So it’s not clear to me that tests of this sort are all that useful except to winnow out the “riff-raff” and more importantly closely control entry into the profession – “control” in the sense of “exclude” in order to keep exclusivity – and hence profits – high.

The “Catch Me If You Can” guy Frank Abagnale Jr. boned up a bit on the law and passed a bar exam as well as posing as a senior resident physician in a hospital for some months (and well liked, too, especially by the nurses, many of whom he liked rather well.)

So do we need to arrest someone for “cheating?”

M. June 3, 2011 1:39 AM

The penalty is higher than failing the test: for all intents and purposes, he can never pursue a career as a doctor or the medical sciences.

Doug June 3, 2011 1:13 PM

There is a difference between someone without training but has reference material who poses as a doctor, and someone who was trained as a doctor, who also has access to reference materials.

Med school doesn’t teach you everything you need to know to be a doctor. You do need experience. What it really gives you is a knowledge of the body systems, diseases and various other things. That way the doctor is more familiar with the way things work, and if needed has a better idea of how and where to look in references to get the right answer. That said, when you have all your patients coming through with the sniffles, it doesn’t take a rocket scientist to diagnose the flu.

Cheating, is generally applied to academic situations, where someone cheats instead of actually learning what they were there to learn in the first place. Allowing them to have credit for having learned whatever.

Fraud applies to situations such as Frank Abagnale and the fake doctor.

I don’t think people dislike cheaters because they fear they’re better than them. I’d think its more that someone else is getting credit for something they didn’t do, where someone who did do got the same thing. I’d imagine its more they feel the cheater is inferior, but is being given the same value as the person who thinks they’re superior.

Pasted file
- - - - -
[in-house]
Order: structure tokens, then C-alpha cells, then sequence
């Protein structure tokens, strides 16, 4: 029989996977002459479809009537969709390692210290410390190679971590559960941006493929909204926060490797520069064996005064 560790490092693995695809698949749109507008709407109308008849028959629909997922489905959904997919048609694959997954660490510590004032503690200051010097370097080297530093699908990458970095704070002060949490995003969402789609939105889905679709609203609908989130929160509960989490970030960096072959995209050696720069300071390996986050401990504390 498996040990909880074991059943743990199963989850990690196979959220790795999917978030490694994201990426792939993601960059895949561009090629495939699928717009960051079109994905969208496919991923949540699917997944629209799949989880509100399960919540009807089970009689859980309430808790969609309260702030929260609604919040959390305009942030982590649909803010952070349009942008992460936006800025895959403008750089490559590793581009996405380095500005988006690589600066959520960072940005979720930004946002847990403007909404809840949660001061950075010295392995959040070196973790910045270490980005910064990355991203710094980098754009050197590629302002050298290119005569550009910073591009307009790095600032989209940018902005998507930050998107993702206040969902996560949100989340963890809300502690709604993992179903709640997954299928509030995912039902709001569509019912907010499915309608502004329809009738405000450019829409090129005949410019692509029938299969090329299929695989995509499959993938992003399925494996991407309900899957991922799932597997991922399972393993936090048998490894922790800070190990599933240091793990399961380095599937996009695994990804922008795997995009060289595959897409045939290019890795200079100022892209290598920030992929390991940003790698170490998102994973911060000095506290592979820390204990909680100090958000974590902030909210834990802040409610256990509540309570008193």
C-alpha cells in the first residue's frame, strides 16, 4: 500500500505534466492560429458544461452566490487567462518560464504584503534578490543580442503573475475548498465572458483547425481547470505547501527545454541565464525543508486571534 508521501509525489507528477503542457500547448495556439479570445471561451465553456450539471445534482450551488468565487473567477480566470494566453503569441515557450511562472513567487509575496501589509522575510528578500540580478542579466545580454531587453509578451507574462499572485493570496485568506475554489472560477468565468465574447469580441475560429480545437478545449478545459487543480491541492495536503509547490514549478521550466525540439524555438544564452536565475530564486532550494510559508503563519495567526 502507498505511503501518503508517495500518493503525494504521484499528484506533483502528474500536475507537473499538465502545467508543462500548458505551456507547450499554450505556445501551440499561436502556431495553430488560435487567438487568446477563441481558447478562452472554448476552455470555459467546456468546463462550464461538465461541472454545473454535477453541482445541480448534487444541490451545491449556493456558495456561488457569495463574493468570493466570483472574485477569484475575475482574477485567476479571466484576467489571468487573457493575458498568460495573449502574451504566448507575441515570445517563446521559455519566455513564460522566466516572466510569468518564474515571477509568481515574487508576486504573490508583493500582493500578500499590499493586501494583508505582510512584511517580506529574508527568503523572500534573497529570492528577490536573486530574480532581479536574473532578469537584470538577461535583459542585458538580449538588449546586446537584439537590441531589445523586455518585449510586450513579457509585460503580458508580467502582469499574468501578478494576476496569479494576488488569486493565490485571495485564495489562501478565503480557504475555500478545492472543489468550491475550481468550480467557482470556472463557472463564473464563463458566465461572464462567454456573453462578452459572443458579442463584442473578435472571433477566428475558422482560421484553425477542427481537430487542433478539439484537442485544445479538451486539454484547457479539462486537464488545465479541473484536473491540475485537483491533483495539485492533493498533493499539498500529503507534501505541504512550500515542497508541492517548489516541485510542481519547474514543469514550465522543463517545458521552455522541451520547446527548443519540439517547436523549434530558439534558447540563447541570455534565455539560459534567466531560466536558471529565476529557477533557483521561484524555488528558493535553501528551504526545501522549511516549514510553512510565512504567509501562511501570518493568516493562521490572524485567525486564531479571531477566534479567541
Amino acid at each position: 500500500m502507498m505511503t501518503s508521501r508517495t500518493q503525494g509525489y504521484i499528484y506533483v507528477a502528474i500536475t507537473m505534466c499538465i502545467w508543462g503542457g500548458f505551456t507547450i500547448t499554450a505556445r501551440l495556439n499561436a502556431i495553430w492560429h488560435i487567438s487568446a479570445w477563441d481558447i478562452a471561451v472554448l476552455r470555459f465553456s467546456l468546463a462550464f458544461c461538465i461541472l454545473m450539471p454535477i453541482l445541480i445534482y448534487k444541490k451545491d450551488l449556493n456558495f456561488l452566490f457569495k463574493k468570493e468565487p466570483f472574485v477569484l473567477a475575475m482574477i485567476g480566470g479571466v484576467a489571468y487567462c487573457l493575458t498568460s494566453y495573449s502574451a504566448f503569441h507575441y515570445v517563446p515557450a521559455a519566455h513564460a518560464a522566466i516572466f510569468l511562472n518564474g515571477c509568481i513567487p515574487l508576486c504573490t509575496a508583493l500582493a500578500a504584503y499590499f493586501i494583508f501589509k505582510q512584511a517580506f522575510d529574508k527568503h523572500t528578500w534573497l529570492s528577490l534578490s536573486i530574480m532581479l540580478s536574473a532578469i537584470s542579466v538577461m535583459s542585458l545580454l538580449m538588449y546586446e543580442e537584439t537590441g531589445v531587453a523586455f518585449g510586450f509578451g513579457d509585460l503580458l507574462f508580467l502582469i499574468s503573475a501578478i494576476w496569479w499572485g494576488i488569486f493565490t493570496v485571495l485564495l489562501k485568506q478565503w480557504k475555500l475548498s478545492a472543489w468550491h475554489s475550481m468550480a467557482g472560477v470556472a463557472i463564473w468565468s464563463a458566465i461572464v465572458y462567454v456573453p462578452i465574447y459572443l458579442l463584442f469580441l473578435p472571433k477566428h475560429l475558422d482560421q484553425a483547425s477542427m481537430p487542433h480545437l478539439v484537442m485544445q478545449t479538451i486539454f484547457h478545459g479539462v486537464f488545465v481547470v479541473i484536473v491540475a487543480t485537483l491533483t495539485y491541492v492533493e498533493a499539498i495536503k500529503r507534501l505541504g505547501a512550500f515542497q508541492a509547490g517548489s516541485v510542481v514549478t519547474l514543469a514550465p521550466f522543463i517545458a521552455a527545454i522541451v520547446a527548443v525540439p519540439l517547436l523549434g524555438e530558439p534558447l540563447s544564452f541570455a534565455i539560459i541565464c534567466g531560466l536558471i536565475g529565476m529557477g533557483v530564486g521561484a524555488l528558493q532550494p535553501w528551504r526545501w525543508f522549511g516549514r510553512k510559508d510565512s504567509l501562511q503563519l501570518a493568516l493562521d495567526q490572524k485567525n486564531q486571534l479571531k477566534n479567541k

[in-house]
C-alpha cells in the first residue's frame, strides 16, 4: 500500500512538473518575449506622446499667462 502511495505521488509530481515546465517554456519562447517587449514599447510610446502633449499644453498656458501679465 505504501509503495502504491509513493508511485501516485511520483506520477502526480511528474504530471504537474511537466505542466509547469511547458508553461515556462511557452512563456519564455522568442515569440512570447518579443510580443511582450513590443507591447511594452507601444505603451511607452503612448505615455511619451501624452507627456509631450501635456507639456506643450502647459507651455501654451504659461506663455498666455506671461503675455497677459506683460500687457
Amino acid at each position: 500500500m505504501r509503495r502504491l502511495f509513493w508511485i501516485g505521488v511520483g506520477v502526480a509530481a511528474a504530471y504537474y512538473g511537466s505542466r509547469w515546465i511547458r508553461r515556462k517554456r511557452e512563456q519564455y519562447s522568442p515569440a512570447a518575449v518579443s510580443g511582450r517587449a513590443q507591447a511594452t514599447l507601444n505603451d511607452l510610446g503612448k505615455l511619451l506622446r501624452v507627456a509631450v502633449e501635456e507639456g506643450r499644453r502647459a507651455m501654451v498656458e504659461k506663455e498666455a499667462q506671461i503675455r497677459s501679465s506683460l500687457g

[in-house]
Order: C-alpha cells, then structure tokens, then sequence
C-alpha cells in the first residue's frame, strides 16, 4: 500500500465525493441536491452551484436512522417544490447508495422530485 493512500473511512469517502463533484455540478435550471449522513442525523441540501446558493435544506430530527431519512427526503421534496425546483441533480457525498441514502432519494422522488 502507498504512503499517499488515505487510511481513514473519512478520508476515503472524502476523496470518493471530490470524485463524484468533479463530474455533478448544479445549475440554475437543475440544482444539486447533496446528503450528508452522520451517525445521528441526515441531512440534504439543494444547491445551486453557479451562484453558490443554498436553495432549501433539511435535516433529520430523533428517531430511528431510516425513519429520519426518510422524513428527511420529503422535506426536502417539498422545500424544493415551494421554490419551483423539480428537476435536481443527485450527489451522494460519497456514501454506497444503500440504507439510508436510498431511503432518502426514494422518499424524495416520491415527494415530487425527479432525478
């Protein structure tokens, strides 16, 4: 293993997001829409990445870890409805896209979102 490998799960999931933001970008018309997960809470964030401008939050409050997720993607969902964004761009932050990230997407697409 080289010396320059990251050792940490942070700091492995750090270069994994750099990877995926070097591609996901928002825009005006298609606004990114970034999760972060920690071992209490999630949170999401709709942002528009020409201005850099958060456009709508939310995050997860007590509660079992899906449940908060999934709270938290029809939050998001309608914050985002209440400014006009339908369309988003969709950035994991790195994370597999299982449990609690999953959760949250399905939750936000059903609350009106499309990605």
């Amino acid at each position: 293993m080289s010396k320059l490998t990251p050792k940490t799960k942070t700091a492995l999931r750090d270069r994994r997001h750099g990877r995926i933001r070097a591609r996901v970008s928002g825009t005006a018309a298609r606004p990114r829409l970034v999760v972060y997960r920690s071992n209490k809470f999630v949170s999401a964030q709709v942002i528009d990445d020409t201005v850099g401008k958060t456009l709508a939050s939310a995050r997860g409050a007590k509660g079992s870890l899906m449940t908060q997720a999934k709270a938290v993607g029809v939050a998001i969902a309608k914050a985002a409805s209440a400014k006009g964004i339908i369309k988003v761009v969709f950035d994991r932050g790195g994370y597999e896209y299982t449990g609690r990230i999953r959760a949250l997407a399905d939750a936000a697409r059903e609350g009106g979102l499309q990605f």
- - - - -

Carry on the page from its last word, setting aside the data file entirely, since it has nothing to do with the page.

Nick P June 3, 2011 3:24 PM

@ Richard Steven Hack

“Human consciousness is totally controlled by the following primitive emotional reaction: “If you’re right, I’m wrong. And if I’m wrong, I’m dead – and that can’t be allowed. So I’m right and you’re wrong – and I’ll kill you if necessary to prove it.””

I think you’re way oversimplifying things here. You’re describing the primitive thinking of the reptilian brain. There’s plenty more in the human skull. There’s also a wider range of thinking, reactions, etc. For instance, many people disregard remarks that make them wrong and don’t attribute them to survival. Contrarians do it for pleasure rather than survival. Oversimplifying the human experience doesn’t lead to good models of why they act certain ways. Better not to do that.

Shawn June 3, 2011 3:47 PM

“The penalty is higher than failing the test” – actually, as far as never being a doctor, the cost is likely identical either way when choosing between “fail test > drop out” and “cheat > possibly caught”.

The real insanity is the effort he could have put into the best method to reduce his risk (“study”) was instead used to set up the cheating.

As for “ProctorU”, I could come up with 7 methods in about a minute:
– 2 that require little or no investment or technology
– 3 using pre-existing commodity technology that is free or low cost and straightforward to set up
– 1 software method that would be undetectable, however difficult to set up
– And 1 that would be completely undetectable but would require a non-trivial capital investment ($200 or so I think)

Security theater much?

Natanael L June 5, 2011 2:44 PM

I have been thinking a bit about this but from a different angle. My angle is about how stranger A and B could know that they are talking directly to each other and know for sure that nobody are MiTM:ing them.
It is basically all about lots of crypto, stenography, information overload, timing, etc.
It should be VERY costly to attempt a MiTM. The attacker should need LOTS of more RAM and CPU power then stranger A (Alice) and B (Bob) to be able to fool them both.

Consider this: Alice and Bob use opportunistic encryption. They don’t have the other’s public PGP key from before, so the attacker could give them both his own and they wouldn’t notice. The attacker would receive all of Alice’s and Bob’s data, decrypt them and re-encrypt them with the other’s public key, as an invisible proxy.
My suggestion, and I already understand that it isn’t perfect: For Alice and Bob to prevent an attacker from succeding, they would have to hide lots of data in their streams that they at later points would reveal, and this would be data that is critical for the protocol.